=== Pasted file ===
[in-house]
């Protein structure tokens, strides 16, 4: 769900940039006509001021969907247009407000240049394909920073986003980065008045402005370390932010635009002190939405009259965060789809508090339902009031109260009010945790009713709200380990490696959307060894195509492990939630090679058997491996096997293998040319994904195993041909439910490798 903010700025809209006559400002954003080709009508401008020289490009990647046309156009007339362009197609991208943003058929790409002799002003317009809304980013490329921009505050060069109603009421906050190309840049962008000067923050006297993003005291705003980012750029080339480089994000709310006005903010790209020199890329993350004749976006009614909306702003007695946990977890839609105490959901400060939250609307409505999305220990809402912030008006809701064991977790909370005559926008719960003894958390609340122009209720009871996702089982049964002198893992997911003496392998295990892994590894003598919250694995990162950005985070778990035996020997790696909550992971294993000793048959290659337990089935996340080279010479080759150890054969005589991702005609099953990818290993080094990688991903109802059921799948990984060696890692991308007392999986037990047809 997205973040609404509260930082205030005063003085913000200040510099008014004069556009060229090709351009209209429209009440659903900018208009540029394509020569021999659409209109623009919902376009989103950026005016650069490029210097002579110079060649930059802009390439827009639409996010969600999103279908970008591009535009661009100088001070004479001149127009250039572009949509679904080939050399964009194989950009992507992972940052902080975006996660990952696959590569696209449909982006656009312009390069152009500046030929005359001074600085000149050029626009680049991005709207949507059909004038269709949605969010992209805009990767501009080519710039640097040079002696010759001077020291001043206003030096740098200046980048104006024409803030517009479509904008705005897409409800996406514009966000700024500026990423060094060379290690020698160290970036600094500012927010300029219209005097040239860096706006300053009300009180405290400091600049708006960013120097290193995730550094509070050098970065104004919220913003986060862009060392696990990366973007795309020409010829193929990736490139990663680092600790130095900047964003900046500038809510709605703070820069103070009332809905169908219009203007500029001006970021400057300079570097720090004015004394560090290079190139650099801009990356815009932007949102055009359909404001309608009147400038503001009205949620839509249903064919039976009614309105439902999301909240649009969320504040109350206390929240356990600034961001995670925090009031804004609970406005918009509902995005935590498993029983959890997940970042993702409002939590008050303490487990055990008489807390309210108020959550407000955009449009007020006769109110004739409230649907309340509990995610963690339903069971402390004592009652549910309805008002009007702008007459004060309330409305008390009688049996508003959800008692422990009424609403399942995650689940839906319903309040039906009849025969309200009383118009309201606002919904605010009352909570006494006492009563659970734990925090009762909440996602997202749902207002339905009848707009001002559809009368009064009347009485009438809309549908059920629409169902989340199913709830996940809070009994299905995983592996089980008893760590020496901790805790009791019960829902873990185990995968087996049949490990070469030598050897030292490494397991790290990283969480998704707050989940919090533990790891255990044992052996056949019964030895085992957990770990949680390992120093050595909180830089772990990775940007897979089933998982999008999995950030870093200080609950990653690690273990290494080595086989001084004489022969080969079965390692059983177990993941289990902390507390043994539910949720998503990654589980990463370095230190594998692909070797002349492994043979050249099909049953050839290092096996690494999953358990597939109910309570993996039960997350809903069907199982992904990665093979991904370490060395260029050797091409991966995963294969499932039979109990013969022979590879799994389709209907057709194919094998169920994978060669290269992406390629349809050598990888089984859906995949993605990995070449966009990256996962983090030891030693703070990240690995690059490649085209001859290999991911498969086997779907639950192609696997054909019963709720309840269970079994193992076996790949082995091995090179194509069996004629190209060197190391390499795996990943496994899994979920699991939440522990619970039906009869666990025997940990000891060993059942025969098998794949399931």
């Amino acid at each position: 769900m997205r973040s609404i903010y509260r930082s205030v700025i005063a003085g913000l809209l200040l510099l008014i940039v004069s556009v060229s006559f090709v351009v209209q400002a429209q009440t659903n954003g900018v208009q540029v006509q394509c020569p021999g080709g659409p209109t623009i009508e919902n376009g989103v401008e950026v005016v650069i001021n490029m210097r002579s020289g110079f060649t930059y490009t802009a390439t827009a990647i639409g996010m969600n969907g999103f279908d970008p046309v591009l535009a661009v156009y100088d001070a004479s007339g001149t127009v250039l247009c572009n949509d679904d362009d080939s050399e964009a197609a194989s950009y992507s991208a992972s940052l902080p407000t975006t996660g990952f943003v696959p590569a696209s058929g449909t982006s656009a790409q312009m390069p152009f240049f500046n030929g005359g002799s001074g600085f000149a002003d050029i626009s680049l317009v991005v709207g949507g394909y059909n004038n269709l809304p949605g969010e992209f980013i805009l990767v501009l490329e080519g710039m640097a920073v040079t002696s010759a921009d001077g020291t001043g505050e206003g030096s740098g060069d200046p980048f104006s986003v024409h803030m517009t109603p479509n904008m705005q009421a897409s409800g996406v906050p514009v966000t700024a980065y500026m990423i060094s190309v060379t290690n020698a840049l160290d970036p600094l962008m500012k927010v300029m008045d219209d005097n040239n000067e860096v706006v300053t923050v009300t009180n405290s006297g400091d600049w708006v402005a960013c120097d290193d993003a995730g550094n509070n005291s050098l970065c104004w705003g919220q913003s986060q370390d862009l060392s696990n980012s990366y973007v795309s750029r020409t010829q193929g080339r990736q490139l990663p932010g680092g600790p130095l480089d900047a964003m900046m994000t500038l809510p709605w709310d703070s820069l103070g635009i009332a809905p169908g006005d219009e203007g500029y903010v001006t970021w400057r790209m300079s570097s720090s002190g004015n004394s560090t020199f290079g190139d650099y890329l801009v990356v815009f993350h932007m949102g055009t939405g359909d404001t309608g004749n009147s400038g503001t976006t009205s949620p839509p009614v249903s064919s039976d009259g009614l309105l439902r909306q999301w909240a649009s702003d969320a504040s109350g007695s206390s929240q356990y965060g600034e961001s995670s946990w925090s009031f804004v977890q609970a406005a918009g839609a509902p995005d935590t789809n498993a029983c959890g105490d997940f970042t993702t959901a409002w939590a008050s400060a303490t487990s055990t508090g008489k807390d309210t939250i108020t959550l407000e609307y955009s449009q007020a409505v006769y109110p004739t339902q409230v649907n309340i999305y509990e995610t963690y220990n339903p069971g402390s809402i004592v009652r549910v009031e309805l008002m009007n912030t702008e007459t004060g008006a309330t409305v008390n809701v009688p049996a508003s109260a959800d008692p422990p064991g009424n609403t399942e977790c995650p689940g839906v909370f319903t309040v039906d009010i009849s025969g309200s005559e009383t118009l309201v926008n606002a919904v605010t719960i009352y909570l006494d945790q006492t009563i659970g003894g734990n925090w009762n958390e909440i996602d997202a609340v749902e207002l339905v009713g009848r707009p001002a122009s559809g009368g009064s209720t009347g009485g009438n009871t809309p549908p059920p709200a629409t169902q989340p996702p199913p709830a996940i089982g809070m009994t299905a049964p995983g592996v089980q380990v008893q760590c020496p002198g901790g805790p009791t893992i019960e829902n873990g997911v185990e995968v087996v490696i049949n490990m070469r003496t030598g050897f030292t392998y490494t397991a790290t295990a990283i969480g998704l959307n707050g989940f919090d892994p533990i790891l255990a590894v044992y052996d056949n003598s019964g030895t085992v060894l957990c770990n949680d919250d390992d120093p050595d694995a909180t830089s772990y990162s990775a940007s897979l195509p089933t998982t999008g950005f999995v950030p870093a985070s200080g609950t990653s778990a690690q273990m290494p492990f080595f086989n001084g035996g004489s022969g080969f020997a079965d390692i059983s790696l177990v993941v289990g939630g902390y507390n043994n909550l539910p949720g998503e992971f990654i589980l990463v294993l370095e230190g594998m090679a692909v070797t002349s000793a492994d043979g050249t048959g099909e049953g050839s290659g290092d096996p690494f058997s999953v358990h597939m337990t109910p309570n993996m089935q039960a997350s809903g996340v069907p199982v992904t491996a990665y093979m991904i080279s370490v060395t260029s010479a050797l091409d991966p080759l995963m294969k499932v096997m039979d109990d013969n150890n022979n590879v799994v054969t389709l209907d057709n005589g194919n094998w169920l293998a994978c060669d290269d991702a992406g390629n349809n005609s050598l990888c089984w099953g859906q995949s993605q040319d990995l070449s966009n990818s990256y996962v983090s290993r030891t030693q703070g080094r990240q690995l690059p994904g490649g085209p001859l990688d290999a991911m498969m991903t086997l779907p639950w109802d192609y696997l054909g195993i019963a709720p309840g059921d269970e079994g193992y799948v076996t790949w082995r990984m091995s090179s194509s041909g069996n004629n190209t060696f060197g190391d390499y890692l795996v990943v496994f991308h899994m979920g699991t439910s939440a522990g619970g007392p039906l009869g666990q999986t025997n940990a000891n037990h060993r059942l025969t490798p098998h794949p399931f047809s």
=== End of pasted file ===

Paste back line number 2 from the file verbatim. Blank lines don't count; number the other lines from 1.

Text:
């Protein structure tokens, strides 16, 4: 769900940039006509001021969907247009407000240049394909920073986003980065008045402005370390932010635009002190939405009259965060789809508090339902009031109260009010945790009713709200380990490696959307060894195509492990939630090679058997491996096997293998040319994904195993041909439910490798 903010700025809209006559400002954003080709009508401008020289490009990647046309156009007339362009197609991208943003058929790409002799002003317009809304980013490329921009505050060069109603009421906050190309840049962008000067923050006297993003005291705003980012750029080339480089994000709310006005903010790209020199890329993350004749976006009614909306702003007695946990977890839609105490959901400060939250609307409505999305220990809402912030008006809701064991977790909370005559926008719960003894958390609340122009209720009871996702089982049964002198893992997911003496392998295990892994590894003598919250694995990162950005985070778990035996020997790696909550992971294993000793048959290659337990089935996340080279010479080759150890054969005589991702005609099953990818290993080094990688991903109802059921799948990984060696890692991308007392999986037990047809 997205973040609404509260930082205030005063003085913000200040510099008014004069556009060229090709351009209209429209009440659903900018208009540029394509020569021999659409209109623009919902376009989103950026005016650069490029210097002579110079060649930059802009390439827009639409996010969600999103279908970008591009535009661009100088001070004479001149127009250039572009949509679904080939050399964009194989950009992507992972940052902080975006996660990952696959590569696209449909982006656009312009390069152009500046030929005359001074600085000149050029626009680049991005709207949507059909004038269709949605969010992209805009990767501009080519710039640097040079002696010759001077020291001043206003030096740098200046980048104006024409803030517009479509904008705005897409409800996406514009966000700024500026990423060094060379290690020698160290970036600094500012927010300029219209005097040239860096706006300053009300009180405290400091600049708006960013120097290193995730550094509070050098970065104004919220913003986060862009060392696990990366973007795309020409010829193929990736490139990663680092600790130095900047964003900046500038809510709605703070820069103070009332809905169908219009203007500029001006970021400057300079570097720090004015004394560090290079190139650099801009990356815009932007949102055009359909404001309608009147400038503001009205949620839509249903064919039976009614309105439902999301909240649009969320504040109350206390929240356990600034961001995670925090009031804004609970406005918009509902995005935590498993029983959890997940970042993702409002939590008050303490487990055990008489807390309210108020959550407000955009449009007020006769109110004739409230649907309340509990995610963690339903069971402390004592009652549910309805008002009007702008007459004060309330409305008390009688049996508003959800008692422990009424609403399942995650689940839906319903309040039906009849025969309200009383118009309201606002919904605010009352909570006494006492009563659970734990925090009762909440996602997202749902207002339905009848707009001002559809009368009064009347009485009438809309549908059920629409169902989340199913709830996940809070009994299905995983592996089980008893760590020496901790805790009791019960829902873990185990995968087996049949490990070469030598050897030292490494397991790290990283969480998704707050989940919090533990790891255990044992052996056949019964030895085992957990770990949680390992120093050595909180830089772990990775940007897979089933998982999008999995950030870093200080609950990653690690273990290494080595086989001084004489022969080969079965390692059983177990993941289990902390507390043994539910949720998503990654589980990463370095230190594998692909070797002349492994043979050249099909049953050839290092096996690494999953358990597939109910309570993996039960997350809903069907199982992904990665093979991904370490060395260029050797091409991966995963294969499932039979109990013969022979590879799994389709209907057709194919094998169920994978060669290269992406390629349809050598990888089984859906995949993605990995070449966009990256996962983090030891030693703070990240690995690059490649085209001859290999991911498969086997779907639950192609696997054909019963709720309840269970079994193992076996790949082995091995090179194509069996004629190209060197190391390499795996990943496994899994979920699991939440522990619970039906009869666990025997940990000891060993059942025969098998794949399931």